Under normal circumstances, this would be no big deal. The catch here is that the Vikings already have a QB3 in Kyle Sloter, former Northern Colorado Bear, who had an impressive showing in the preseason with the Denver Broncos before being released and subjected to an intense bidding war between multiple teams for his services on their practice squad. The Vikings elected to pay Sloter a weekly salary of $20,000, over $12,000 more than the practice squad minimum, and eventually moved him to the active roster on September 16th in the wake of Bradford’s questionable status for the game against the Pittsburgh Steelers and have kept him on the active 53 ever since. It’s probably fair to assume that if Sloter were to be released to make room for Bradford, another team would pounce on the opportunity to add him to their quarterback room for their offseason programs and potentially into the 2018 season.
It’s not a violation of NFL roster rules to have four active quarterbacks. The New York Jets did just that in the 2016 season with Ryan Fitzpatrick, Geno Smith, Bryce Petty, and Christian Hackenberg. The success of the 2016 Jets, however, ending with a record of 5-11, is perhaps reason enough to give someone pause before repeating one of their questionable moves.
It would be hyperbole to say that rostering four quarterbacks was the bane of the 2016 Jets, but having roster space for quality depth in the playoffs is important. Vikings fans who have watched games in the 2017 season have seen the effects of injuries to the offensive line or the troop of tight ends. In addition, keep in mind that most of these depth players make up the special teams units. Injury risk is high on kicking and punting plays, and it would be less than ideal to rely on first team starters for either offense or defense to fill in holes on special teams because of a depth deficiency.
On the other hand, Vikings fans are also familiar with what a team can look like with inadequate backup quarterback play. The difference between Shaun Hill in 2016 and Case Keenum in 2017 seems like an outlier in terms of comparison, as Keenum has performed beyond the expectations of a backup quarterback for most of this season, but even Keenum performing at his average level this season demonstrates the importance of quality depth at the team’s most important position. With the assumption that the Vikings will only be able to retain one of their quarterbacks into next season between Keenum, Bridgewater, and Bradford, it may not be wise to discard Sloter. The team’s interest in him alone should warrant enough faith to keep him for at least one more offseason.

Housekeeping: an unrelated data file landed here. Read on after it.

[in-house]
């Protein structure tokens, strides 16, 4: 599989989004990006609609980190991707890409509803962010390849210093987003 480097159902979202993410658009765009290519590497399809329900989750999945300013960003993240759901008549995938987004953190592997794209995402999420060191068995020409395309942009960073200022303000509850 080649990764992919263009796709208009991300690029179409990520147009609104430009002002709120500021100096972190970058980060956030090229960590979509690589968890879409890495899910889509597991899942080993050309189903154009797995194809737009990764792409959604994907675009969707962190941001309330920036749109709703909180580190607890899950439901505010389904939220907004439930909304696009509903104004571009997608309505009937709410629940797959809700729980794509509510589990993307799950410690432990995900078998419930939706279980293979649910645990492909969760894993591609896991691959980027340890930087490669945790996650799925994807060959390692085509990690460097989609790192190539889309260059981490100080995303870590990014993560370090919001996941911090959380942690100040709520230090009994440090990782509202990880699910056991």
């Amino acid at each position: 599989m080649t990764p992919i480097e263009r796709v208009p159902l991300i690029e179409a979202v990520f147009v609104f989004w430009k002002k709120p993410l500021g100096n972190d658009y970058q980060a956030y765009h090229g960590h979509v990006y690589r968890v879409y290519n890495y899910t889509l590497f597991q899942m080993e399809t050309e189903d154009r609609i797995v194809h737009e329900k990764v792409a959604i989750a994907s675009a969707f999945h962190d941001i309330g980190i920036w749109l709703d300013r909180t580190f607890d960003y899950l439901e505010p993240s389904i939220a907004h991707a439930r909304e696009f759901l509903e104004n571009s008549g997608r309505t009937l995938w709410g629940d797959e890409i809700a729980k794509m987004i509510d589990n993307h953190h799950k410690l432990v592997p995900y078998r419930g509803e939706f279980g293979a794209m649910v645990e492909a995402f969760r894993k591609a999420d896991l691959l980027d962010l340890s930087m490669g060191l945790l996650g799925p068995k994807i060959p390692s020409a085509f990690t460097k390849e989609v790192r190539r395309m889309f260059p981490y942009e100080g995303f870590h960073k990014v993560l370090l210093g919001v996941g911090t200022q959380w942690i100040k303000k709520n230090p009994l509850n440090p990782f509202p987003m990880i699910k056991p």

The answer to the controversy, as with many personnel decisions pertaining to football, is that there is no objective “right” answer, but different options with varied risk and reward levels. In the case of Bradford or Sloter, it’s a question of short-term versus long-term gains.
Option 1 – Place Bradford on the active roster and cut Kyle Sloter, likely surrendering him to another team: The Vikings lose out on a promising prospect in Sloter, but have a far greater chance of winning in the postseason if a third (or second) quarterback is needed.
Option 2 – Keep Kyle Sloter and allow Bradford to return to IR: The Vikings keep a potential high-end backup (perhaps more?) but run the risk of having to rely on a quarterback in the playoffs who has never taken a regular season snap.
Option 3 – Keep both quarterbacks and hope depth doesn’t become an issue with the most promising team we’ve seen since Brett Favre’s first season as a Viking.
On a personal level, I’m more invested in this team’s chances at winning their first Lombardi Trophy than I’m concerned with the long-term depth at the quarterback position. And in all likelihood, this theoretical scenario never plays out. Case Keenum will probably remain healthy for the entirety of the playoffs. The Vikings could lose in either the divisional round against the Saints or in the NFC Championship game and make this entire conversation moot.
But you and I are Vikings fans. You and I know that the crazy, unlikely scenarios that would never befall another team are always lurking around the corner, making us wonder just what the team would do if the unthinkable ever happened.